SAN FRANCISCO (KGO) -- San Francisco's fog is legendary.
Tony Bennett wrote about it...
It inspired a Twitter account with its own personality... And of course "Karl the Fog" became so popular, it even inspired a "Jeopardy" question.
RELATED: What is a 'triple dip' La Niña? Meteorologists predict one is coming
But what if the beloved fog could one day be a thing of the past?
Scientists say that's a real possibility.
U.C. Berkeley ecology professor Todd Dawson joined ABC7 News anchor Kristen Sze on 'Getting Answers' to explain why San Francisco's iconic fog is fading away - and fast.
Are we in fact seeing our famous fog less and less?
The records show very clearly that the fog has been on the decline since really, about the 1950s when our records go back to and our temperature records even go back further than that. So it definitely has been on the decline for the last 70-plus years. We're seeing a shorter daily fog time and we're also seeing a shorter fog season. As you know, the San Francisco fog usually rolls in sometime in May and goes well into October and now that season is definitely getting truncated both in the spring and also in the fall. We've lost maybe 12 to 15 of those (fog) days. And we've also lost about three hours of a day during the fog season.
RELATED: Antarctic Doomsday glacier hanging on 'by its fingernails,' scientists say
Why is this happening?
We think it's associated with the climatic changes that are taking place across the globe, but especially here in coastal California where we're getting warming land surfaces and sea temperatures. And those two things together actually lead to conditions that are not very good for fog formation here along the coast.
What can we do to prevent the disappearance of San Francisco's fog?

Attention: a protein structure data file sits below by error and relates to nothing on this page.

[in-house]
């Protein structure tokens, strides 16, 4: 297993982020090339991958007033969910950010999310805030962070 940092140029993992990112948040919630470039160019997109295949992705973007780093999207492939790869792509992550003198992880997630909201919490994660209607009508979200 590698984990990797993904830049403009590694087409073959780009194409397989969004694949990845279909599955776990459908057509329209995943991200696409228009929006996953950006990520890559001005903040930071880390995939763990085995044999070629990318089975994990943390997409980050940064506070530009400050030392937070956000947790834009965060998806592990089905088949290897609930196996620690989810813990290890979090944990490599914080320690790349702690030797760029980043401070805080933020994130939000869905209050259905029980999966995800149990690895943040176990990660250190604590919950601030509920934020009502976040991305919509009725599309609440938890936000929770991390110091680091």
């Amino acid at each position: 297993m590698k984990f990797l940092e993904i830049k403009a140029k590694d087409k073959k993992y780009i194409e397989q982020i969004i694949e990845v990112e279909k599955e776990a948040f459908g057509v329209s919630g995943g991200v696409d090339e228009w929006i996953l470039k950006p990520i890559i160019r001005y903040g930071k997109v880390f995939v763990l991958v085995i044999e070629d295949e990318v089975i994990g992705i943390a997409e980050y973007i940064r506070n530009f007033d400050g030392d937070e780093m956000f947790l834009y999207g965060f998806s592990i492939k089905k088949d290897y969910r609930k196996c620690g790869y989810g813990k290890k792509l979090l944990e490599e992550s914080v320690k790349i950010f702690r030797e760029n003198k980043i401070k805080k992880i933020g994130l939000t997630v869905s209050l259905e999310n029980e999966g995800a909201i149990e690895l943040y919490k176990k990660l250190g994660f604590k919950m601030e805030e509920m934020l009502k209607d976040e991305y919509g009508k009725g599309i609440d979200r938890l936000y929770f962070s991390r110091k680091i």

Well, it comes down to what we can do to combat overall ongoing global climatic changes. As you know, the warming temperatures around the Earth are going up because we're trapping more greenhouse gases in our atmosphere. So we need to figure out how to stop producing as much greenhouse gas that means then our temperatures will begin to cool and hopefully we get back the conditions that also favor the fog if we do that kind of thing.
RELATED: National Geographic photographer's pictures document effects of climate change
If we remain on our current track. How long do we have before the fog is gone for good?
Some of the forecasts are being done. I don't think that any of those forecasts currently say that we're going to lose the fog altogether. But I think what we're going to get is like we're already seeing shorter fog seasons, less water input, warmer summertime temperatures, and particularly maybe around the Bay Area or south of the Bay Area. We may end up having many many fewer foggy days. In Northern California, the forecasts are pretty much for the climate to be fairly stable there but the Bay Area and south will be much, much less stable when it comes to fog and temperature.
Watch the full interview in the media player above.
If you're on the ABC7 News app, click here to watch live